Sunday, October 26, 2014

Pat Conroy: Lowcountry Treasure

This year as every year I searched the Internet today looking for a post or two about the birth of the American novelist, Pat Conroy, born in Atlanta on this day in 1945. Again, there was nothing to find other than the obligatory and brief single liner. And so I am left to bring readers more than a name and a date about this Lowcountry treasure, his rich descriptive writing and intense webs of characters forged out of family and place.

Even in his fiction, Pat Conroy has a way of writing about himself and all of us as we face the challenges and adversities - mental and physical - of growing into young adulthood and beyond. Stated another way, Conroy has extraordinary skill in probing the long childhoods many of us face as we grow and change. For him, it's an arduous journey, carried out with the same reality that comes with recognizing nature as a cruel mother. Yes, there is beauty and light along the way, but the mountains can't stand without the valleys, and Conroy's reality has its share of both. Some may not enjoy such a journey, but it is a good dose of reality and I and millions of other readers hold Conroy in high esteem.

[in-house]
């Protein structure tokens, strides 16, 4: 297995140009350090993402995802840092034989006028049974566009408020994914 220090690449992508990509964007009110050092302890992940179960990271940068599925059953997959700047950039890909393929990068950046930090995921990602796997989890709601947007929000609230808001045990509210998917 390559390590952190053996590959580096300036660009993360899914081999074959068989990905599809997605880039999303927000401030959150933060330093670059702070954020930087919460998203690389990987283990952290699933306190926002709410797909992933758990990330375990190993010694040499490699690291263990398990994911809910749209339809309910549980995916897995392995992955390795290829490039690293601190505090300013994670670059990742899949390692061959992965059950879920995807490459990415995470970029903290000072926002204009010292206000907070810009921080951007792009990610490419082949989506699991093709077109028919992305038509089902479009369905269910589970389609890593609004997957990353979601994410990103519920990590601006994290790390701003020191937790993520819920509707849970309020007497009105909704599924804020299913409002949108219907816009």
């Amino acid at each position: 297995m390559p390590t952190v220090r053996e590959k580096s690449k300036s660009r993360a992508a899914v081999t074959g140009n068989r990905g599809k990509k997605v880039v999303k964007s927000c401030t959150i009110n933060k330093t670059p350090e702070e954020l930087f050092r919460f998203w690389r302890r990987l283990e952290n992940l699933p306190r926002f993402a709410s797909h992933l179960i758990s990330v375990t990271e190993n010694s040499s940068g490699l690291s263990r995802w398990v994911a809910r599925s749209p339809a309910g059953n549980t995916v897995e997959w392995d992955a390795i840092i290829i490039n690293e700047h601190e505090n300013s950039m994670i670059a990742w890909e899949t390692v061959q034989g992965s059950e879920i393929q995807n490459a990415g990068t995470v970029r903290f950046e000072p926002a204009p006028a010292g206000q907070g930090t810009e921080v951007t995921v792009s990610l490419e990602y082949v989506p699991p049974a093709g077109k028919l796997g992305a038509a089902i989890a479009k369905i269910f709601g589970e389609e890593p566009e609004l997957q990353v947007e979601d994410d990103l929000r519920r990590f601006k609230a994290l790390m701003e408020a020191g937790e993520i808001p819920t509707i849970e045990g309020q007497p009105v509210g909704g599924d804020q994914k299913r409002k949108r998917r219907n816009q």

Conroy's book, The River is Wide, was five years old when I moved to the edge of the ocean east of Savannah and a mere five miles across the sound from the book's setting on Daufuskie Island. In a matter of months, the sea islands captured me and, after living there eleven years, I was never quite the same again.  More than thirty years have passed since those days when I sat reading late in the quiet of night feeling and hearing the low frequency vibrations from ship screws in the Savannah River channel a few thousand feet away. That may seem like an odd recollection from the complex experience of a natural setting and its cultural overlay, but it approaches the unique and remains one of many fond Lowcountry memories. For the most part - small flashes of creativity being the exception - I simply observed and enjoyed those experiences. Pat Conroy, on the other hand, took the everyday and unique events in his life journey and turned them into some of the most lyrical writing of our time.

His latest book, The Death of Santini: A Story of A Father and His Son (2013) explores the intense and often suffocating relationship Conroy experienced with his domineering father. It is an autobiographical journey ending in a fragile reconciliation reconfirming the powerful bonds shared by every family.

The image above comes from a screen capture of a UNCTV interview conducted in February 2014. Interested readers may view this 27 minute program here. Well worth your time.

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